In article <email@example.com> firstname.lastname@example.org writes: > In article <email@example.com> firstname.lastname@example.org "Paola Kathuria" writes: >> I don't know why managers don't take their tech staff to >> computer shows so that they can say "well, that graphic >> of a spinning graph may look impression and the woman who >> gave you the brochure was very pretty but the actual >> system is a load of bollocks." > That is exactly why managers will not let tech staff anywhere > near a customer until the sale is made!
No, I meant the buying manager's tech staff, not the vendor's.
I mean, they buy this crap software, take it back to the office with a huge smile on their face and say to their technical staff "look, you can't say I never spoil you. See what a wonderous thing I have bought you. This will cut development time by 75% because it uses a WIMP interface and runs on a Mac". The manager returns to their office, happy in the knowledge that there will be no more slipping of deadlines. The programmers look at the box left behind and shake their heads in dismay because they soon find out that using this beast will actually cripple development since it was written by persuasive baboons.
A few weeks later, the manager reappears, requesting to see wonderful prototypes and demos. A few minutes later, the manager is perplexed and wonders if perhaps the technical staff should be replaced, saying, "but why has it taken so long? Surely all you do is create a widget here and connect to to this sprocket? I don't think you're using this properly. I paid good money for this!". The programmers then nod obiediently, keeping quiet to keep their jobs, and then work 15-hour days to meet the deadline.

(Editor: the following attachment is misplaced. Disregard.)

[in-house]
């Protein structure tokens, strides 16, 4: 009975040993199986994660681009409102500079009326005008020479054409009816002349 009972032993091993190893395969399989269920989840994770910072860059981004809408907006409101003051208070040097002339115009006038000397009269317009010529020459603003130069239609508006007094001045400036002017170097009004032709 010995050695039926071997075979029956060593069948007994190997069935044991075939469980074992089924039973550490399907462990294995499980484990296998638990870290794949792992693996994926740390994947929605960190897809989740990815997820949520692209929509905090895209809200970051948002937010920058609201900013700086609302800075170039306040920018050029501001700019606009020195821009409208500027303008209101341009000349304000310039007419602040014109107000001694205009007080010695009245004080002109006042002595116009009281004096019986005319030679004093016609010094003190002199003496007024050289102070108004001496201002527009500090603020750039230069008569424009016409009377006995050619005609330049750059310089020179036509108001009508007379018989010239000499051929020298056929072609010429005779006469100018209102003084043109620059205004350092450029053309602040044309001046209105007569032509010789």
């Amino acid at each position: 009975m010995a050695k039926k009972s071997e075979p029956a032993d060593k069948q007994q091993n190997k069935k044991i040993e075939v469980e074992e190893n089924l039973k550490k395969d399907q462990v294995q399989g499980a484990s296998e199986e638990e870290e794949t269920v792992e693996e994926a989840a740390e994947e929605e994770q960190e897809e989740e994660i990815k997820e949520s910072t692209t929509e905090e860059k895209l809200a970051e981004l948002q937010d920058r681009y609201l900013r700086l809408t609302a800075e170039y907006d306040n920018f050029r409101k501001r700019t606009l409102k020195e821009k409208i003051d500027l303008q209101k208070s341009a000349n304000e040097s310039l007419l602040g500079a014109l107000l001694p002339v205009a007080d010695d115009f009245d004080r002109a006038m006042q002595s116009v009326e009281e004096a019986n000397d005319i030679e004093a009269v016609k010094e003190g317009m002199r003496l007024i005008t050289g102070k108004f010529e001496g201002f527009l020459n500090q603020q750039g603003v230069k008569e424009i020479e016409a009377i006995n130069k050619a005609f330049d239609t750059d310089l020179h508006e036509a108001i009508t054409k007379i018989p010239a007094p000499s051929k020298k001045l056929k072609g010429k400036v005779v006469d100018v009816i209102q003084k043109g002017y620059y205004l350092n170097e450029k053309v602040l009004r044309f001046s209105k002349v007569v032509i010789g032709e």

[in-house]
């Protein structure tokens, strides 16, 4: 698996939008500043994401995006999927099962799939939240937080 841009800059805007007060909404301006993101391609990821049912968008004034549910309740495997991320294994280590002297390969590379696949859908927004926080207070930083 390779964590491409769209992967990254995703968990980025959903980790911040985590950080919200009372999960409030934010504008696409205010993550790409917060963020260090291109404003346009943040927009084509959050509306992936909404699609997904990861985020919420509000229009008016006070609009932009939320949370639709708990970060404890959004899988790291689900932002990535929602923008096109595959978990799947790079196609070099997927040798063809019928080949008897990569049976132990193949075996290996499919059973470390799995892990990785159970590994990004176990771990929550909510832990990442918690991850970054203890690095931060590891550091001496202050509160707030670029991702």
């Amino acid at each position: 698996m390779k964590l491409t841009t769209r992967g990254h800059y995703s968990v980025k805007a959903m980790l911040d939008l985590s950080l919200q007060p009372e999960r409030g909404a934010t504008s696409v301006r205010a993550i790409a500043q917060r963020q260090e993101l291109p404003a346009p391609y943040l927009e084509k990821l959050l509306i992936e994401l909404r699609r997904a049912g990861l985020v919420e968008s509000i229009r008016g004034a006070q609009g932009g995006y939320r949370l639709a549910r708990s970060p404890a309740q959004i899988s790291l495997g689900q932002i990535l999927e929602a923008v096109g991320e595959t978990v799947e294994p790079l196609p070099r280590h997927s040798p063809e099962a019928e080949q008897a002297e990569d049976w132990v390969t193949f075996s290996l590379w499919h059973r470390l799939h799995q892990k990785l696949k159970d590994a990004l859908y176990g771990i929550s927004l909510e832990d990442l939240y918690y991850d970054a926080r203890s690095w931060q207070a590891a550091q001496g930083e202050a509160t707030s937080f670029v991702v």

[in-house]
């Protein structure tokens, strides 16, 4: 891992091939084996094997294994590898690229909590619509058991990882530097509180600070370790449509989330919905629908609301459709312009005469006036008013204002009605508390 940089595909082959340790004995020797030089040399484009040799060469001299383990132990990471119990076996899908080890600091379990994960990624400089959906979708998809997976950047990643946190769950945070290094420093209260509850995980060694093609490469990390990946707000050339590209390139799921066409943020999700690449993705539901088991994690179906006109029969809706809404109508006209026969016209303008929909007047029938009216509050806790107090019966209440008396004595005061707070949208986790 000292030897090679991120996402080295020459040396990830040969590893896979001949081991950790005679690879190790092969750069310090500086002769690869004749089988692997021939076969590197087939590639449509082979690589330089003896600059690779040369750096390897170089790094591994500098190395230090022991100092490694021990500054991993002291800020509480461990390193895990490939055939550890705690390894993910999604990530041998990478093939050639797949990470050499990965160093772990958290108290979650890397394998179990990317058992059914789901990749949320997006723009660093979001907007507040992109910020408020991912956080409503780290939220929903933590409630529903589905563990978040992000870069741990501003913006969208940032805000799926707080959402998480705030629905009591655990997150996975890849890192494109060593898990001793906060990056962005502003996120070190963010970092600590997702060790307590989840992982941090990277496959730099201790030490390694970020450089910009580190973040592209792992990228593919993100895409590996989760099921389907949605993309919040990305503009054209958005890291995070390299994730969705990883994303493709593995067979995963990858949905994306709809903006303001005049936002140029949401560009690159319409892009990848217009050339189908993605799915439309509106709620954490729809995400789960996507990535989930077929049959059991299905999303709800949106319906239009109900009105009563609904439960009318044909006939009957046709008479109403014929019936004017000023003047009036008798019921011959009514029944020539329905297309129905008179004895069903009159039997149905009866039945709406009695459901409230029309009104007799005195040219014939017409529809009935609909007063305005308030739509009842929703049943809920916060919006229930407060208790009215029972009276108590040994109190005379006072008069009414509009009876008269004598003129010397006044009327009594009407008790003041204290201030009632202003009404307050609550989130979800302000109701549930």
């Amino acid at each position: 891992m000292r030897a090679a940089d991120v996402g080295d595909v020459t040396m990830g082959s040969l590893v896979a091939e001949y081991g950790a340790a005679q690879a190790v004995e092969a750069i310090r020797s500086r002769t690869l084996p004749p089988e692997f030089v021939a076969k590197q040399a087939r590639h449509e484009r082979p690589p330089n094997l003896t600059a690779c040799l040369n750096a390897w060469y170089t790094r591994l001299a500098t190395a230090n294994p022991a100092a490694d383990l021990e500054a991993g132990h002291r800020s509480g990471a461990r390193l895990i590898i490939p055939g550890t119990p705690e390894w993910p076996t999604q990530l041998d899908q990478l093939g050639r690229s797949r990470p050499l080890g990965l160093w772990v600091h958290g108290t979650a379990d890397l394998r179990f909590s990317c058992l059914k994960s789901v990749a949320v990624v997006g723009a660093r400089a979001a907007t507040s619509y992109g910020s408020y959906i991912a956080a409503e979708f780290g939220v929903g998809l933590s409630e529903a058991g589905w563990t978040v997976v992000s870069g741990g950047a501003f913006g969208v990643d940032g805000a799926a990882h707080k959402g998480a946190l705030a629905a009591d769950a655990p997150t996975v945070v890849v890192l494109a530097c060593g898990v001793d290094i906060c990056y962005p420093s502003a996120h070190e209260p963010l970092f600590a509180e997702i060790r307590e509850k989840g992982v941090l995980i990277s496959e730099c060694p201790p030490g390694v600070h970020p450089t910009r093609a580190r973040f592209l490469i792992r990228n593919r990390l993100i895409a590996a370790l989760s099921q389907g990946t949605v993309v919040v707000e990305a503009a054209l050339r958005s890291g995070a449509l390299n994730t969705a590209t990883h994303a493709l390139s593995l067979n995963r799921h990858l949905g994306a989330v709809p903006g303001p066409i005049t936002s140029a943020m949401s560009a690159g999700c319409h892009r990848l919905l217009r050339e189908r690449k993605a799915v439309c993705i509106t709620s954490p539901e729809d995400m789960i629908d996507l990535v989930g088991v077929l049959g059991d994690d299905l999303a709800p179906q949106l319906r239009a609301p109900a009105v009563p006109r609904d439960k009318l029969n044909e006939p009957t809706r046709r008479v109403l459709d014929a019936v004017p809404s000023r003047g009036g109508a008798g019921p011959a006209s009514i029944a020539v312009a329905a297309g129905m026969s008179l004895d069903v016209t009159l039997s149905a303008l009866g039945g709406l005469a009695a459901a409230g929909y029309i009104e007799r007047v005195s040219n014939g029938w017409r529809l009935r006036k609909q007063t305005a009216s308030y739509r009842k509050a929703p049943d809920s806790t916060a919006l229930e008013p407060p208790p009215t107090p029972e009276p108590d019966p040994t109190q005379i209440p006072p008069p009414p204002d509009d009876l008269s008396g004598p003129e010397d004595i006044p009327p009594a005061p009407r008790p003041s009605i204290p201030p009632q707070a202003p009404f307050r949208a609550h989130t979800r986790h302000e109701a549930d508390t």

A few weeks later, the manager is ecstatic at the results. They start demonstrating the system to other departments and bristle with pride at what they alone have achieved. When asked, they do not hesitate to let others know of the wonderful new development environment they have bought and tell all the other managers. The other managers go off to computer shows without their technical staff, buy this crap software, take it back to the office with a huge smile on their face and say to their technical staff "look, you can't say I never spoil you. See what a wonderous thing I have bought you." ...
The programming staff notice the response and hastily wipe the redness from their eyes, adjust their clothing and start smiling a lot. They go round to see the new wave of programmers who have to use the software and note the look of dismay in their eyes. The veterans puff out their chests and tell the other people that if they were real programmers, they wouldn't be having any difficulty, that they had problems only at the beginning, but they have faxed a list of all the bugs to the baboon company and so they shouldn't have any problem with this new version, that it would be no challenge at all. "Quit complaining", they say "or go find another job if you don't like it".